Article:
Innovation in the classroom sounds great, but it actually creates a paradox in public education.  Although we want teachers who are reflective and looking to grow, we also want some consistency in classroom instruction and assessment.  What if the innovations are ineffective? Do we really want all teachers to be innovative?  This question gets at the heart of teacher professional development.  Since some teachers don’t even have the innovation sprit we can see that only a few teachers are really going to be innovative.  Personally I think there are only a small number of true innovators in the classroom, perhaps 5% or less.  These teachers have the innovation sprit coupled with the knowledge and creativity required to bring new ideas to life in their classroom.  But who are these teachers and how do we identify them?  
Most teachers are not innovators, yet they manage to evolve and incorporate new ideas in their practice. The practice of reflecting and evaluating new ideas is something that can be learned.  Although some people are more comfortable than others with change, all competent teachers must evolve and change their practices over time.  The teacher should not be expected to create the ideas, but they should consider whether they might have a positive impact on students in the classroom.  So we see there are different degrees of innovation at the classroom level.  Some teachers do not innovate at all and are recognized as marginally proficient at best.  There are teachers who reflect on their practice and incorporate new ideas as they feel appropriate.  And then there are the creative innovators who actually create the changes that others can then use.  These are the rare teachers who actually design new ways of doing things: they have both creativity and the innovative sprit.
The gift of creativity can be a great asset to a classroom teacher.  Some teachers are constantly coming up with new ideas and creative ways to solve problems.  They have the gift of creativity and use it in their day-to-day practices. You can’t mandate creativity, so it’s rarely mentioned in teacher evaluation systems, yet it can be extremely useful in classroom instruction.  Like innovation, creativity is downplayed and not really encouraged in most schools, as we don’t want all teachers being creative.  However, some teachers seem to have the gift of dreaming up cool lessons and authentic assessment tasks.  We want them to create these wonderful learning experiences and share them with their less creative colleagues.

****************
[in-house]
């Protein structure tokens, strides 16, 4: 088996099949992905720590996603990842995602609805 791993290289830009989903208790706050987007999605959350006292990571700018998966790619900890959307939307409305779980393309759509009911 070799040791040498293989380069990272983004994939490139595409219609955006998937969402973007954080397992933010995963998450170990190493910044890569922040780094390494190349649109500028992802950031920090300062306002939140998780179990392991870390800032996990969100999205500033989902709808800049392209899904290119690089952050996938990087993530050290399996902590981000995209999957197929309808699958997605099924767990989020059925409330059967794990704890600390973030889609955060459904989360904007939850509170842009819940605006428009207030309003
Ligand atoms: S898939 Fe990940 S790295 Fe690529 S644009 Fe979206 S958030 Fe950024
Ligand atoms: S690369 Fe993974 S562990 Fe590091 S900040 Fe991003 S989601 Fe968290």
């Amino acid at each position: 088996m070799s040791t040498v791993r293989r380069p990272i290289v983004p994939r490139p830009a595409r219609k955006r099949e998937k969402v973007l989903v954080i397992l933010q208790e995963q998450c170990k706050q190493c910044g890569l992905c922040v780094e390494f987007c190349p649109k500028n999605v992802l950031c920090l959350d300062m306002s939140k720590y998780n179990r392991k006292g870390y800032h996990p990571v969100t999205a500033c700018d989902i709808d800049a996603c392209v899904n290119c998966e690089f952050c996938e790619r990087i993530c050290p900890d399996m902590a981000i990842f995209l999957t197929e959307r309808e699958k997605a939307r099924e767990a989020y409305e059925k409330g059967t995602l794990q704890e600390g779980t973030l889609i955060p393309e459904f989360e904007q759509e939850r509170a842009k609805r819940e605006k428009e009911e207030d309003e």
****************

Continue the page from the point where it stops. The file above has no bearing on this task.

One could argue many of the points I’ve suggested above, but I think we can now see why it’s difficult to measure excellence in teaching.  Great teachers have developed a style that is unique to their specific character and talents.  Although anyone can study the craft of instruction and develop the skills of a classroom teacher, the bottom line is some teachers are innately better at the job than others.  They have certain skills that make them learn the craft more quickly and ultimately develop into a better teacher.  Identifying these innate talents is an important step in developing one's teaching style.     
The need for qualified teachers is a growing problem in education today.  As we look to train and develop new teachers it is important to look for people who have various innate abilities coupled with a strong work ethic.  It’s time to start raising the bar on who we hire to teach our children, but is not something that is easy to mandate.  Excellent teachers are not trained they are born.  The passion they bring to the classroom is much more related to their character than their training.  This has profound implications for the way we evaluate and compensate teachers.
We can see why portfolios are used as a way to evaluate excellence.  Any system of teacher evaluation must consider the innate talents that make the teacher great.  There are numerous efforts across the country to reward the great teachers with more money and to weed out those people who are not serving our schools well.  The problem with most of these plans is they fail to even consider the innate.  We see systems of teacher compensation that base a teachers pay on how well their students do on standardized tests. Or they try to describe what excellence looks like in some sort of rubric.  The problem with these systems is they fail to address the individual nature of teaching.  The National Board for Professional Teaching Standards recognized this many years ago and bases their determination of excellence on a teacher-generated portfolio.  Although this is costly and cumbersome, it allows teachers to identify and describe what they have learned are their strengths.  In fact there is a fair amount of research that suggests the act of reflecting on your practice actually helps teachers improve their classroom instruction.